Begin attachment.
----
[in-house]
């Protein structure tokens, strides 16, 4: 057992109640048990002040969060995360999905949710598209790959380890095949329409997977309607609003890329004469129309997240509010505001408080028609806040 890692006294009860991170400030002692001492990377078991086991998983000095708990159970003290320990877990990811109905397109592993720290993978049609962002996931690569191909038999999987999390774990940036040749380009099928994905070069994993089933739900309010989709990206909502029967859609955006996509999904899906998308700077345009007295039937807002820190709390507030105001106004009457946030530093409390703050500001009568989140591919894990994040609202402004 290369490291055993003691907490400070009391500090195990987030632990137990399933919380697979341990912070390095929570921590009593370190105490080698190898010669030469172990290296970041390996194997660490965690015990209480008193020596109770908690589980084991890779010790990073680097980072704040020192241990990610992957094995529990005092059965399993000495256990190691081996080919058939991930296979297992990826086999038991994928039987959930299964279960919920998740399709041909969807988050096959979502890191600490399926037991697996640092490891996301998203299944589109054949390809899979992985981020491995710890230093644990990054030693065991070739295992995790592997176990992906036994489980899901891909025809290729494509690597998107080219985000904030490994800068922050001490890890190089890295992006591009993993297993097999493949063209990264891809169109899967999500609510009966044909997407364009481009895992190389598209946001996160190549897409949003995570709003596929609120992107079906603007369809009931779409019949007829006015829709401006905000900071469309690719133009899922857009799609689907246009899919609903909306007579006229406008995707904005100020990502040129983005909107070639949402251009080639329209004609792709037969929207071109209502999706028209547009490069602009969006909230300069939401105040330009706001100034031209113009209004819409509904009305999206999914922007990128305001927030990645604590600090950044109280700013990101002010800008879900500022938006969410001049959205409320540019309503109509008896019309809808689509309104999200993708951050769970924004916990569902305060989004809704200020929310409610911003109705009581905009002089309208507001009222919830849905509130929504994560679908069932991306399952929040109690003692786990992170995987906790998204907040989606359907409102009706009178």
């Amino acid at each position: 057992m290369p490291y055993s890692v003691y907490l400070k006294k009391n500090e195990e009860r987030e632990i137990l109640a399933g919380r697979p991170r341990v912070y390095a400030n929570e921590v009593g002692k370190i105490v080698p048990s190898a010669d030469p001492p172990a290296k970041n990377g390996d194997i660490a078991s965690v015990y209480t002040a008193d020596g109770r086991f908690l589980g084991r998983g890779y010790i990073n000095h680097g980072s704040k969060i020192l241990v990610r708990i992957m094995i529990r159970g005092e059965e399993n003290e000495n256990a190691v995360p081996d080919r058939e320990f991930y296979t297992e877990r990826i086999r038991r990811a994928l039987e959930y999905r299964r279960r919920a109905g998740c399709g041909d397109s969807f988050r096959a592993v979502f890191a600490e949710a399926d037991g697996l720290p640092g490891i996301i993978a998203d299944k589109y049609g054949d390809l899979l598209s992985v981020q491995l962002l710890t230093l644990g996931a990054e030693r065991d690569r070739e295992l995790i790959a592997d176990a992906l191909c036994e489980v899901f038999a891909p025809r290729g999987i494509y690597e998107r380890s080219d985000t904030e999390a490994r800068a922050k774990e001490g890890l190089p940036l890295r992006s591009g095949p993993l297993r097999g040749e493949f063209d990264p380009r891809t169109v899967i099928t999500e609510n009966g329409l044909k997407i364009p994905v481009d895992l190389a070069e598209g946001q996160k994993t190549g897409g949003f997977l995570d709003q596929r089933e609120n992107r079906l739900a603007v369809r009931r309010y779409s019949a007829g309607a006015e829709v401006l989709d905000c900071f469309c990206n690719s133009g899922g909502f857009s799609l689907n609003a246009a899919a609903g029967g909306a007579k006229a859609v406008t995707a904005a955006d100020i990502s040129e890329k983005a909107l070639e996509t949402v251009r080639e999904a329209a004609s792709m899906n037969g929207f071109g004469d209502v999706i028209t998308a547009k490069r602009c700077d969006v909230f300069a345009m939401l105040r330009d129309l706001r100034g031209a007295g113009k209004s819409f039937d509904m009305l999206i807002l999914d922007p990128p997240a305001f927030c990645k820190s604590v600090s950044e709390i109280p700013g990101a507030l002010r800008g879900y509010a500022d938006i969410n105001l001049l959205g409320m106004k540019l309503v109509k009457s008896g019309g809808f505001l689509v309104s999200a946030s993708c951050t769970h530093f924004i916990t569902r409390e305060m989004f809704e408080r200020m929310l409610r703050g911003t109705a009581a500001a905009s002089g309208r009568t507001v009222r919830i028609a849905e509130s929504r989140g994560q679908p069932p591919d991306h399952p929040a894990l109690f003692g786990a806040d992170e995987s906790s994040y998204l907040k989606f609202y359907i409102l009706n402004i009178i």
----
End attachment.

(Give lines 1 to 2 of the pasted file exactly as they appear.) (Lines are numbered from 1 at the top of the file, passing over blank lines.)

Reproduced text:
[in-house]
């Protein structure tokens, strides 16, 4: 057992109640048990002040969060995360999905949710598209790959380890095949329409997977309607609003890329004469129309997240509010505001408080028609806040 890692006294009860991170400030002692001492990377078991086991998983000095708990159970003290320990877990990811109905397109592993720290993978049609962002996931690569191909038999999987999390774990940036040749380009099928994905070069994993089933739900309010989709990206909502029967859609955006996509999904899906998308700077345009007295039937807002820190709390507030105001106004009457946030530093409390703050500001009568989140591919894990994040609202402004 290369490291055993003691907490400070009391500090195990987030632990137990399933919380697979341990912070390095929570921590009593370190105490080698190898010669030469172990290296970041390996194997660490965690015990209480008193020596109770908690589980084991890779010790990073680097980072704040020192241990990610992957094995529990005092059965399993000495256990190691081996080919058939991930296979297992990826086999038991994928039987959930299964279960919920998740399709041909969807988050096959979502890191600490399926037991697996640092490891996301998203299944589109054949390809899979992985981020491995710890230093644990990054030693065991070739295992995790592997176990992906036994489980899901891909025809290729494509690597998107080219985000904030490994800068922050001490890890190089890295992006591009993993297993097999493949063209990264891809169109899967999500609510009966044909997407364009481009895992190389598209946001996160190549897409949003995570709003596929609120992107079906603007369809009931779409019949007829006015829709401006905000900071469309690719133009899922857009799609689907246009899919609903909306007579006229406008995707904005100020990502040129983005909107070639949402251009080639329209004609792709037969929207071109209502999706028209547009490069602009969006909230300069939401105040330009706001100034031209113009209004819409509904009305999206999914922007990128305001927030990645604590600090950044109280700013990101002010800008879900500022938006969410001049959205409320540019309503109509008896019309809808689509309104999200993708951050769970924004916990569902305060989004809704200020929310409610911003109705009581905009002089309208507001009222919830849905509130929504994560679908069932991306399952929040109690003692786990992170995987906790998204907040989606359907409102009706009178």